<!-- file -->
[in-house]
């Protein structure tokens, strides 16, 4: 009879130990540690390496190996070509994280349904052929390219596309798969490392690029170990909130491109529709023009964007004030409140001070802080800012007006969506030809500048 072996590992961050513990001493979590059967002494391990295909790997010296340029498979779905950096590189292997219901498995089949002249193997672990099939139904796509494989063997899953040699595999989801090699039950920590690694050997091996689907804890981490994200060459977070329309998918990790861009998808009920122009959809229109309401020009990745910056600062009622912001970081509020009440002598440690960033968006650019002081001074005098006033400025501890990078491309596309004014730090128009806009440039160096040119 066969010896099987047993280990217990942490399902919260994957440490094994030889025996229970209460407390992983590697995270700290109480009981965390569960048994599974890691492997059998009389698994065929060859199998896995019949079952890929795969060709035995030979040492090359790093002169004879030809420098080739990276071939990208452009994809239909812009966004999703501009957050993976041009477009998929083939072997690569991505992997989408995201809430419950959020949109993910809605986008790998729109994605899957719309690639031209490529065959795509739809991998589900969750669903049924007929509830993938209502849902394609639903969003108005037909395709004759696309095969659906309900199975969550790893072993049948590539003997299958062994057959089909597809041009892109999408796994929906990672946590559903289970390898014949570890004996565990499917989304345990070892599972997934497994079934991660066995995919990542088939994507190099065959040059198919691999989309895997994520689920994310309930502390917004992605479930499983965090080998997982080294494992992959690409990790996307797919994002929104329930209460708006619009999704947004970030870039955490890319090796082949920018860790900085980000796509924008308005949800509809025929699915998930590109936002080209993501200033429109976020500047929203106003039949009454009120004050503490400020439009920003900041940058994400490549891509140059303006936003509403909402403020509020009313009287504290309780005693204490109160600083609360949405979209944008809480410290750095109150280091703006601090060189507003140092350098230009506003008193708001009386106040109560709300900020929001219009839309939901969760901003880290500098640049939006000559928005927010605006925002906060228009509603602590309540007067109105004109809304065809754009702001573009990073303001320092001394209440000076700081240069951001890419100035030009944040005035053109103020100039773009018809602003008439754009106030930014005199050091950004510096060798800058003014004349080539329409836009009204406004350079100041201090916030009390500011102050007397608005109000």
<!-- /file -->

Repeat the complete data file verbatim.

[in-house]
């Protein structure tokens, strides 16, 4: 009879130990540690390496190996070509994280349904052929390219596309798969490392690029170990909130491109529709023009964007004030409140001070802080800012007006969506030809500048 072996590992961050513990001493979590059967002494391990295909790997010296340029498979779905950096590189292997219901498995089949002249193997672990099939139904796509494989063997899953040699595999989801090699039950920590690694050997091996689907804890981490994200060459977070329309998918990790861009998808009920122009959809229109309401020009990745910056600062009622912001970081509020009440002598440690960033968006650019002081001074005098006033400025501890990078491309596309004014730090128009806009440039160096040119 066969010896099987047993280990217990942490399902919260994957440490094994030889025996229970209460407390992983590697995270700290109480009981965390569960048994599974890691492997059998009389698994065929060859199998896995019949079952890929795969060709035995030979040492090359790093002169004879030809420098080739990276071939990208452009994809239909812009966004999703501009957050993976041009477009998929083939072997690569991505992997989408995201809430419950959020949109993910809605986008790998729109994605899957719309690639031209490529065959795509739809991998589900969750669903049924007929509830993938209502849902394609639903969003108005037909395709004759696309095969659906309900199975969550790893072993049948590539003997299958062994057959089909597809041009892109999408796994929906990672946590559903289970390898014949570890004996565990499917989304345990070892599972997934497994079934991660066995995919990542088939994507190099065959040059198919691999989309895997994520689920994310309930502390917004992605479930499983965090080998997982080294494992992959690409990790996307797919994002929104329930209460708006619009999704947004970030870039955490890319090796082949920018860790900085980000796509924008308005949800509809025929699915998930590109936002080209993501200033429109976020500047929203106003039949009454009120004050503490400020439009920003900041940058994400490549891509140059303006936003509403909402403020509020009313009287504290309780005693204490109160600083609360949405979209944008809480410290750095109150280091703006601090060189507003140092350098230009506003008193708001009386106040109560709300900020929001219009839309939901969760901003880290500098640049939006000559928005927010605006925002906060228009509603602590309540007067109105004109809304065809754009702001573009990073303001320092001394209440000076700081240069951001890419100035030009944040005035053109103020100039773009018809602003008439754009106030930014005199050091950004510096060798800058003014004349080539329409836009009204406004350079100041201090916030009390500011102050007397608005109000």